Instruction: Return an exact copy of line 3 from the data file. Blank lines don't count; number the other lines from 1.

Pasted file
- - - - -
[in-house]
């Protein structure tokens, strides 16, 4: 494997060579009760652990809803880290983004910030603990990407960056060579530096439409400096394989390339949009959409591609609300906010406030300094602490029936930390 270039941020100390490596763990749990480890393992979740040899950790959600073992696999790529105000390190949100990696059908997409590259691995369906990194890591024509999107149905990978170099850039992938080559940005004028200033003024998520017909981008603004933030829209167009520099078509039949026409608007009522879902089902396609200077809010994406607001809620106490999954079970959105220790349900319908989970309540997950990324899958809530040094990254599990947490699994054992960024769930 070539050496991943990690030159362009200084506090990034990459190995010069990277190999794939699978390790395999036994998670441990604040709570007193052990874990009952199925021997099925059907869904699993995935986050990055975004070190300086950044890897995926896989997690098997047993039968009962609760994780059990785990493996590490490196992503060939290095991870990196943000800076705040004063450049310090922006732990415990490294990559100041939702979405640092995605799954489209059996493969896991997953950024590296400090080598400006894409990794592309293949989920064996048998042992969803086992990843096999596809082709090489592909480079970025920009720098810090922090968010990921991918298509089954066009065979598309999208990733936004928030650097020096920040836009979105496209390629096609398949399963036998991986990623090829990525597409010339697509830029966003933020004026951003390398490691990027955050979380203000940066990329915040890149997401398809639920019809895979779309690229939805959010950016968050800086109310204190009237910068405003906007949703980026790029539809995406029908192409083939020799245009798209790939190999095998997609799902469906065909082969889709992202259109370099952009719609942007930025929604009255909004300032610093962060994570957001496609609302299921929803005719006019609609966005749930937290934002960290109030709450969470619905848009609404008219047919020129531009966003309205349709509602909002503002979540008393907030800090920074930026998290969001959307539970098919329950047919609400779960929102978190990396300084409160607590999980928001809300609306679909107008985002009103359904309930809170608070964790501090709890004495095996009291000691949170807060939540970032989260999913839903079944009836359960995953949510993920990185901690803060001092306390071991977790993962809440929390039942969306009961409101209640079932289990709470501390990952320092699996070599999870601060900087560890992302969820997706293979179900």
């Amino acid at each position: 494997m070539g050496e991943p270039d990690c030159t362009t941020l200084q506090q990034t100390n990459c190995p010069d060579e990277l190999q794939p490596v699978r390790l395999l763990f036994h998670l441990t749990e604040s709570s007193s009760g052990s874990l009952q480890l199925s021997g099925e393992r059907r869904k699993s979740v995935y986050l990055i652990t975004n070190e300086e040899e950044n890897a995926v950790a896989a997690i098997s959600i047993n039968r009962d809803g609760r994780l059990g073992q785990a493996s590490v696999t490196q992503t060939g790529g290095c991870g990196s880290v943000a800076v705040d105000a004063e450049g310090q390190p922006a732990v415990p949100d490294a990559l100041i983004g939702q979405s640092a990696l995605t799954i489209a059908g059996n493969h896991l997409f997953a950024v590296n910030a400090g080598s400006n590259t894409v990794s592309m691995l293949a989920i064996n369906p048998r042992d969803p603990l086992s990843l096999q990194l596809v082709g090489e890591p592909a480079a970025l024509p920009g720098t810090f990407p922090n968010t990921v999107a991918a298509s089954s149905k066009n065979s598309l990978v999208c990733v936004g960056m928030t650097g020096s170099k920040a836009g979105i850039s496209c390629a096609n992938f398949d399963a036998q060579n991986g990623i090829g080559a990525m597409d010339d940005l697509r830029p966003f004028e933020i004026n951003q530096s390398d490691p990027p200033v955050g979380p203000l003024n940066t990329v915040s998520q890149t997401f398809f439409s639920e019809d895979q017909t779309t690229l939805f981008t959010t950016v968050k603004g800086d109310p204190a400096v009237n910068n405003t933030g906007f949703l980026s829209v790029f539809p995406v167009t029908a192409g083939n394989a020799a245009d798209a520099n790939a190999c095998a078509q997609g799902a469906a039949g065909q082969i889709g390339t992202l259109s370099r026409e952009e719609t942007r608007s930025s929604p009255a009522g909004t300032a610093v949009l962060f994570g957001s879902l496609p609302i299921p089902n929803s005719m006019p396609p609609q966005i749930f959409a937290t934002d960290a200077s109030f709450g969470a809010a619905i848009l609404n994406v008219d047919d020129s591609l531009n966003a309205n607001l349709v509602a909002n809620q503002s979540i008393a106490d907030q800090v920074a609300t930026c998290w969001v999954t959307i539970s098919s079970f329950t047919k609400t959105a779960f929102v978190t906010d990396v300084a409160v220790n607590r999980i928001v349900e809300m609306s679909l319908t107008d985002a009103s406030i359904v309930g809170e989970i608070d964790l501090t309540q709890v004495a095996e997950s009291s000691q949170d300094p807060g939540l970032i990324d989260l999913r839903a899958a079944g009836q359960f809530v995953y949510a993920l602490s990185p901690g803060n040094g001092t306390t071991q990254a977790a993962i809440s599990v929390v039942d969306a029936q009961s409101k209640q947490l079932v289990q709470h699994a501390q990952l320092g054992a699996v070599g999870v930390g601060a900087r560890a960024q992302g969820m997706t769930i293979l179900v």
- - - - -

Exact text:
């Amino acid at each position: 494997m070539g050496e991943p270039d990690c030159t362009t941020l200084q506090q990034t100390n990459c190995p010069d060579e990277l190999q794939p490596v699978r390790l395999l763990f036994h998670l441990t749990e604040s709570s007193s009760g052990s874990l009952q480890l199925s021997g099925e393992r059907r869904k699993s979740v995935y986050l990055i652990t975004n070190e300086e040899e950044n890897a995926v950790a896989a997690i098997s959600i047993n039968r009962d809803g609760r994780l059990g073992q785990a493996s590490v696999t490196q992503t060939g790529g290095c991870g990196s880290v943000a800076v705040d105000a004063e450049g310090q390190p922006a732990v415990p949100d490294a990559l100041i983004g939702q979405s640092a990696l995605t799954i489209a059908g059996n493969h896991l997409f997953a950024v590296n910030a400090g080598s400006n590259t894409v990794s592309m691995l293949a989920i064996n369906p048998r042992d969803p603990l086992s990843l096999q990194l596809v082709g090489e890591p592909a480079a970025l024509p920009g720098t810090f990407p922090n968010t990921v999107a991918a298509s089954s149905k066009n065979s598309l990978v999208c990733v936004g960056m928030t650097g020096s170099k920040a836009g979105i850039s496209c390629a096609n992938f398949d399963a036998q060579n991986g990623i090829g080559a990525m597409d010339d940005l697509r830029p966003f004028e933020i004026n951003q530096s390398d490691p990027p200033v955050g979380p203000l003024n940066t990329v915040s998520q890149t997401f398809f439409s639920e019809d895979q017909t779309t690229l939805f981008t959010t950016v968050k603004g800086d109310p204190a400096v009237n910068n405003t933030g906007f949703l980026s829209v790029f539809p995406v167009t029908a192409g083939n394989a020799a245009d798209a520099n790939a190999c095998a078509q997609g799902a469906a039949g065909q082969i889709g390339t992202l259109s370099r026409e952009e719609t942007r608007s930025s929604p009255a009522g909004t300032a610093v949009l962060f994570g957001s879902l496609p609302i299921p089902n929803s005719m006019p396609p609609q966005i749930f959409a937290t934002d960290a200077s109030f709450g969470a809010a619905i848009l609404n994406v008219d047919d020129s591609l531009n966003a309205n607001l349709v509602a909002n809620q503002s979540i008393a106490d907030q800090v920074a609300t930026c998290w969001v999954t959307i539970s098919s079970f329950t047919k609400t959105a779960f929102v978190t906010d990396v300084a409160v220790n607590r999980i928001v349900e809300m609306s679909l319908t107008d985002a009103s406030i359904v309930g809170e989970i608070d964790l501090t309540q709890v004495a095996e997950s009291s000691q949170d300094p807060g939540l970032i990324d989260l999913r839903a899958a079944g009836q359960f809530v995953y949510a993920l602490s990185p901690g803060n040094g001092t306390t071991q990254a977790a993962i809440s599990v929390v039942d969306a029936q009961s409101k209640q947490l079932v289990q709470h699994a501390q990952l320092g054992a699996v070599g999870v930390g601060a900087r560890a960024q992302g969820m997706t769930i293979l179900v």